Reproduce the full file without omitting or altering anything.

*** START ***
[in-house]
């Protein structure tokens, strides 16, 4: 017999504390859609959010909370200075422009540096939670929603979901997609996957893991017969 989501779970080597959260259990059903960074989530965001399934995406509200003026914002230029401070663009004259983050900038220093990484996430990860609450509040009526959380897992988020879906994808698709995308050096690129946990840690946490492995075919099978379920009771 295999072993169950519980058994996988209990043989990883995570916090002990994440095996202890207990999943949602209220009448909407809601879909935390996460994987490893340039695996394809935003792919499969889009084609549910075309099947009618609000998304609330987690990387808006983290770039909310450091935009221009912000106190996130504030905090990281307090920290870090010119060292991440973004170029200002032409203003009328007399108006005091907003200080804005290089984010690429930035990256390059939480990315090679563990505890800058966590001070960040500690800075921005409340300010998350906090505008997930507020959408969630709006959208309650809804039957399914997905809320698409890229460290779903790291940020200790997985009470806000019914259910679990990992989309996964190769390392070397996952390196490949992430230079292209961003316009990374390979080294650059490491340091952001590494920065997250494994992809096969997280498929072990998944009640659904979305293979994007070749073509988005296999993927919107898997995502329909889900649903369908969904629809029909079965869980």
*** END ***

[in-house]
């Protein structure tokens, strides 16, 4: 017999504390859609959010909370200075422009540096939670929603979901997609996957893991017969 989501779970080597959260259990059903960074989530965001399934995406509200003026914002230029401070663009004259983050900038220093990484996430990860609450509040009526959380897992988020879906994808698709995308050096690129946990840690946490492995075919099978379920009771 295999072993169950519980058994996988209990043989990883995570916090002990994440095996202890207990999943949602209220009448909407809601879909935390996460994987490893340039695996394809935003792919499969889009084609549910075309099947009618609000998304609330987690990387808006983290770039909310450091935009221009912000106190996130504030905090990281307090920290870090010119060292991440973004170029200002032409203003009328007399108006005091907003200080804005290089984010690429930035990256390059939480990315090679563990505890800058966590001070960040500690800075921005409340300010998350906090505008997930507020959408969630709006959208309650809804039957399914997905809320698409890229460290779903790291940020200790997985009470806000019914259910679990990992989309996964190769390392070397996952390196490949992430230079292209961003316009990374390979080294650059490491340091952001590494920065997250494994992809096969997280498929072990998944009640659904979305293979994007070749073509988005296999993927919107898997995502329909889900649903369908969904629809029909079965869980």